And here were are, several years after the March 10 2008 post, “somewhere between living the moment and immortalizing it” back with the same question. So the alternative scenario would have been: I take my smartphone with me (a smartphone I do not have), snap a pick, toy with it on Instagram (on the account I did not open), tweet it (on the alias I never bothered to have) with “Sunday morning #nephew #animal #love #happiness” – and the moment which will or will not remembered later by my nephew would be shared with people (which I might or might not have met in person) rendering what is essentially a private incident to become a more public one (even if briefly as twitter tends to erase the content of the account after a limited period).
Why do I go back to the point of privacy over and over again? Maybe because I grew up in a time where it mattered? I go back to what Jodie Foster said about the Kristen Stewart cheating affair in a brilliantly penned post for The Daily Beast: “I have been an actress since I was 3 years old, 46 years to date. I have no memories of a childhood outside the public eye. I am told people look to me as a success story. Often complete strangers approach me and ask, How have you stayed so normal, so well-adjusted, so private? I usually lie and say, “Just boring I guess.””
Yes, essentially our lives might or might not be boring, but this is no ticket for other people to invade all sectors of it, specifically areas we would like to keep outside the limelight. Foster adds: “Actors who become celebrities are supposed to be grateful for the public interest. After all, they’re getting paid. Just to set the record straight, a salary for a given on-screen performance does not include the right to invade anyone’s privacy, to destroy someone’s sense of self.”
Someone I know got married, and – yes – went on a honeymoon. I keep getting updates as to her whereabouts and I recently checked her twitter account and discovered that there too she’s been exceptionally busy sharing whatever she is doing and where she is. But isn’t the whole principle of honeymoon that is it time alone spent by two lovers away from it all?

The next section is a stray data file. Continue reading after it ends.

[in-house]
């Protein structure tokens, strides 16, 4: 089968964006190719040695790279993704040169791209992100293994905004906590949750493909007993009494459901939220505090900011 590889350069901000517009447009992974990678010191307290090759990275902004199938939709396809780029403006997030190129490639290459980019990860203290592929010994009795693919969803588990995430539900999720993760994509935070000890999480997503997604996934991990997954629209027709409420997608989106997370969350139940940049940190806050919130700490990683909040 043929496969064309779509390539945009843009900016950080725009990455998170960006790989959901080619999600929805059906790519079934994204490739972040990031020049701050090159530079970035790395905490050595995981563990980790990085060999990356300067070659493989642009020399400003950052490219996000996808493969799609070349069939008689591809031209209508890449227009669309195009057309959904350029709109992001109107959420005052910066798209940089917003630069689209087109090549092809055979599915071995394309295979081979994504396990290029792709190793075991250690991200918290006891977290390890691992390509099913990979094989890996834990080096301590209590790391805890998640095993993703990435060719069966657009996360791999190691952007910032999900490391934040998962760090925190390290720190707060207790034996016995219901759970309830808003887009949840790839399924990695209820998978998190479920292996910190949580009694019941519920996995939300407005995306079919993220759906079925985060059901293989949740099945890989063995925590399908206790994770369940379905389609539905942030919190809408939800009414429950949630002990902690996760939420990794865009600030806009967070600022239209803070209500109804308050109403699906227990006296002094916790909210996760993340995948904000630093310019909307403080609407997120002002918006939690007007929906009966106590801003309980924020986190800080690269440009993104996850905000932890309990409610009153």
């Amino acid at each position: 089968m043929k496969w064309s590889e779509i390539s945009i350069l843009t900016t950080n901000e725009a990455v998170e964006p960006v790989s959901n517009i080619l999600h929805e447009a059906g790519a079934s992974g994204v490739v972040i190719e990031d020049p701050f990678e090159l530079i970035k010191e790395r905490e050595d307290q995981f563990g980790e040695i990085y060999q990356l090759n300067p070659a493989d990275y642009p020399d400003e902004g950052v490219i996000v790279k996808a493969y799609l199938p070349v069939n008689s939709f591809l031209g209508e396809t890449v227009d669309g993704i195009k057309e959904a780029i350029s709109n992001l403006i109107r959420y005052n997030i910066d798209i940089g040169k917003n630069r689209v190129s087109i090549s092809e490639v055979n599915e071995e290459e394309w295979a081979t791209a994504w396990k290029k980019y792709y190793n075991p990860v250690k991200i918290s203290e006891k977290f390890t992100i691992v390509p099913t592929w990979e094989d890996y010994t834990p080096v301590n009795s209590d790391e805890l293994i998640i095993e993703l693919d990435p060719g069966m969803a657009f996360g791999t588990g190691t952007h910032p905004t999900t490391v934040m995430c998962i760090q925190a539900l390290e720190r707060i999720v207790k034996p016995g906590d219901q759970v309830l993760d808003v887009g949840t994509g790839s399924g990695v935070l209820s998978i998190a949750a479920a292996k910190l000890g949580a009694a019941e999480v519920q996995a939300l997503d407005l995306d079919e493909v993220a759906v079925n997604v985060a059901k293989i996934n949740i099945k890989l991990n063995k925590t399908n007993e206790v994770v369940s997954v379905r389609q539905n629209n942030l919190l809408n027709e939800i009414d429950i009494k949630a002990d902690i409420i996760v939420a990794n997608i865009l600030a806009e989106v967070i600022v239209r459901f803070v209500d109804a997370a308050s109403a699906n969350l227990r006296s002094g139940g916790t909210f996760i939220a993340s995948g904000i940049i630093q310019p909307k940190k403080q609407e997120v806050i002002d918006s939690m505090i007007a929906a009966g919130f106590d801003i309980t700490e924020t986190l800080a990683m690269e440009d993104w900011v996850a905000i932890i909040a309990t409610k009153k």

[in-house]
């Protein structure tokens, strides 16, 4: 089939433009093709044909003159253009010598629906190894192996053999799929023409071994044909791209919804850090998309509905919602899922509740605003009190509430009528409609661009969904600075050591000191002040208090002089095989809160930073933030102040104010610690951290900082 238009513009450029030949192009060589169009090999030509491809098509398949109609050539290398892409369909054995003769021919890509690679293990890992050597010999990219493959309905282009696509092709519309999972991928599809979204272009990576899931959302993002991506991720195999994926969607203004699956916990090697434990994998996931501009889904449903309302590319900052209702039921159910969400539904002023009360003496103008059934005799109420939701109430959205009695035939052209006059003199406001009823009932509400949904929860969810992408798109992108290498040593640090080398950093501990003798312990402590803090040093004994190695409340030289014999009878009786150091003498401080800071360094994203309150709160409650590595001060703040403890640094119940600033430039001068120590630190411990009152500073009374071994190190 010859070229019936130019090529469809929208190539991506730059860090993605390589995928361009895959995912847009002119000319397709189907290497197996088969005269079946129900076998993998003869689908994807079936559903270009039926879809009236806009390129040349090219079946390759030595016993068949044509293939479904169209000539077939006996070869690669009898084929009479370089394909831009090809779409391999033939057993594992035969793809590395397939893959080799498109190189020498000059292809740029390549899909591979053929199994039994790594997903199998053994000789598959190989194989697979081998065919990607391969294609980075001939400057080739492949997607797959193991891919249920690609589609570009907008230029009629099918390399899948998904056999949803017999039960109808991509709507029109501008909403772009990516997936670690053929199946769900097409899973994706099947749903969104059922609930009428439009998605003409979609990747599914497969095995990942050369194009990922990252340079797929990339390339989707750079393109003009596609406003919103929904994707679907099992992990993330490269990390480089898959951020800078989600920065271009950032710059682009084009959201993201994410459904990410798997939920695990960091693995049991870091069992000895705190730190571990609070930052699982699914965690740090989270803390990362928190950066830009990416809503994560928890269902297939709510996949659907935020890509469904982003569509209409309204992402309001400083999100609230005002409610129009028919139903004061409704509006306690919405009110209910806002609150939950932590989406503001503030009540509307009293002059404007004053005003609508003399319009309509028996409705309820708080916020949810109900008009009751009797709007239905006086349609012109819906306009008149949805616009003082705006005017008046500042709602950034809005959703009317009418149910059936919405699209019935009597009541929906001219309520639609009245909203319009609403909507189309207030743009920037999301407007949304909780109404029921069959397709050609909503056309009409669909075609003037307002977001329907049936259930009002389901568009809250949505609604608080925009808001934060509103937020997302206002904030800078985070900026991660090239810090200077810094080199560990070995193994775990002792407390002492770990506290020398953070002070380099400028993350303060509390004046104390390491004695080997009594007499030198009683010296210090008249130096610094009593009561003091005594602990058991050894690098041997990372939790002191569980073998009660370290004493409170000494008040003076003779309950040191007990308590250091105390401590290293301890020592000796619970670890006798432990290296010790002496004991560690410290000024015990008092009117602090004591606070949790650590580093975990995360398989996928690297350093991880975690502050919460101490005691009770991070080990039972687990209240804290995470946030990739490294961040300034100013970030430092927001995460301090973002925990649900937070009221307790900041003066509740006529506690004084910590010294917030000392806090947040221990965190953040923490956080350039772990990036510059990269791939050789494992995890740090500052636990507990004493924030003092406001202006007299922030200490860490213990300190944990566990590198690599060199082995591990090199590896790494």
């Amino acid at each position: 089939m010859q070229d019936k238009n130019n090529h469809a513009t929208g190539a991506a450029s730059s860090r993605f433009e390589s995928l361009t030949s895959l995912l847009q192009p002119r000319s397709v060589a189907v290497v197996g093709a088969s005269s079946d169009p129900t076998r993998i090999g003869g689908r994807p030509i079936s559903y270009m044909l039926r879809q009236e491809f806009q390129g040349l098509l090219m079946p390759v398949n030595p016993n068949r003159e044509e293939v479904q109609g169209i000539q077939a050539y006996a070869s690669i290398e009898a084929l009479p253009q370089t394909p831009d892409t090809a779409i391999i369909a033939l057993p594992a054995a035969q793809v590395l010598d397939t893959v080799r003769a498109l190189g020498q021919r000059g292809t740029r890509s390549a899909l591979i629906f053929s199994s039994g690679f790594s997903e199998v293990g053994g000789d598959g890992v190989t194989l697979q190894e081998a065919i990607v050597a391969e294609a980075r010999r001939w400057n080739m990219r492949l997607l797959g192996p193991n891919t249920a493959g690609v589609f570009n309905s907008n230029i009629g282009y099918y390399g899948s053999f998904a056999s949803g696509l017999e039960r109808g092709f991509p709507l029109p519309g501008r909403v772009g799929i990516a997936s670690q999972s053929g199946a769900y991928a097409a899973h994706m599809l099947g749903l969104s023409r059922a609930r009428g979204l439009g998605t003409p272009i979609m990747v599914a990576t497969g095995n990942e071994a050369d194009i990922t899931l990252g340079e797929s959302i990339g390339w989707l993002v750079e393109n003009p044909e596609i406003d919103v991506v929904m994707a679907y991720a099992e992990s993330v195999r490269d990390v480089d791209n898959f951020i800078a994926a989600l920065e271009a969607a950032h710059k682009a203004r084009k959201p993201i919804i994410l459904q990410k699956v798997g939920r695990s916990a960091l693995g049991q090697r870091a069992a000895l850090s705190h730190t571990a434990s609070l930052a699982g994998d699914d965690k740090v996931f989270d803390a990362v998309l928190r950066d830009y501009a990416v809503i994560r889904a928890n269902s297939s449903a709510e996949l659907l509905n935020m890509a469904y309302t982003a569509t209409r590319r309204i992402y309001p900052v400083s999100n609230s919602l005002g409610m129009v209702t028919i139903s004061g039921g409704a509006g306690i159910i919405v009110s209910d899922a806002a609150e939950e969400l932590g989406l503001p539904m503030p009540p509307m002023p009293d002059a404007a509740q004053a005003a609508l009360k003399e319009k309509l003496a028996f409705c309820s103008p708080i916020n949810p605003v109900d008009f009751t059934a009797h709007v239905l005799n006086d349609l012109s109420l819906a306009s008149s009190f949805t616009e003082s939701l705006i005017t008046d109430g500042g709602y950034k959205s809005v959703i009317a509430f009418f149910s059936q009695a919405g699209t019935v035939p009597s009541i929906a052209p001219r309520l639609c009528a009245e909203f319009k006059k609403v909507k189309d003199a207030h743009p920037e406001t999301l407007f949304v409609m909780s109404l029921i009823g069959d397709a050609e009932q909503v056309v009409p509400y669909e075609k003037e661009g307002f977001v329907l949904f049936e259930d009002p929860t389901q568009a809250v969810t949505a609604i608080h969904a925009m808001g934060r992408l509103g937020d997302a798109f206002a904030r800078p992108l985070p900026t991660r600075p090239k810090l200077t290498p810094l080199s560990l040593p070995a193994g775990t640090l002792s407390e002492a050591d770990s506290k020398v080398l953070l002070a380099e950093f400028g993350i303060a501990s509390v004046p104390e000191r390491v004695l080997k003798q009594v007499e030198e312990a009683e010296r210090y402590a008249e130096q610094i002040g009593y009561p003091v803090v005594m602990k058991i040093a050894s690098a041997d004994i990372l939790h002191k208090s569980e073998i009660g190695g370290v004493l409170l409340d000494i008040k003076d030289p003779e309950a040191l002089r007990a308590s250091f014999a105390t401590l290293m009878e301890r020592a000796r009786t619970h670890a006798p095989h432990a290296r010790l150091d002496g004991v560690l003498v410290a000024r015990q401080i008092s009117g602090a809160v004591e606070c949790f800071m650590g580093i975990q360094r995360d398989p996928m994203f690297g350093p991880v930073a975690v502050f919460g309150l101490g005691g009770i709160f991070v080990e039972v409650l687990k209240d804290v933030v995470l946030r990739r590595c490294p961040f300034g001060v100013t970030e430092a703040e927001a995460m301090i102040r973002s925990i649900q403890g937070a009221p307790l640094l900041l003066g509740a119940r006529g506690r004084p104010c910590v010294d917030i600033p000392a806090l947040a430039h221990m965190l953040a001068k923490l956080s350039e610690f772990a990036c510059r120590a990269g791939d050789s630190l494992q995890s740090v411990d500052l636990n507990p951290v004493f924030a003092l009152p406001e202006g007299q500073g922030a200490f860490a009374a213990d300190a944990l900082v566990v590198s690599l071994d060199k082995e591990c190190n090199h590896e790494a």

Sure, I know, people always sent postcards from their honeymoon and their trips, but the difference was that postcards entailed the element of “delayed gratification” – most of the time they would reach their destination after the couple had come back from their time alone. Even emails still allowed the luxury of just checking them in leisure time – to be sent or replied to at one’s own convenience.
But this whole celebration or “the here”, “the now” – the immediate that is, sort of baffles me. I was once having a discussion with a social media savvy friend, essentially he said “so you travel, you find your directions through your app on the phone, see a restaurant, read its reviews online and decide if you want to go there or not for lunch.” To which I replied “you travel, you take the tram, go off at some random stop, get lost, explore the city’s underbelly off the beaten path, find a mom and pop hangout, try your luck, and see what comes out of it.”
But then, what do I know? These days the net is abuzz with the 25th anniversary of Bad (Michael Jackson’s follow up to Thriller). Which means that very soon there will be another 25th anniversary, that of the release of “Moonwalker” – and hence my first date with the girl that was the most beautiful in our school. Had we been living today, probably our first date would have been tweeted, facebooked, Instagramed (insert other appropriate verbs here). It’s a good thing I can still remember it as a private event. Because essentially, that’s what it is.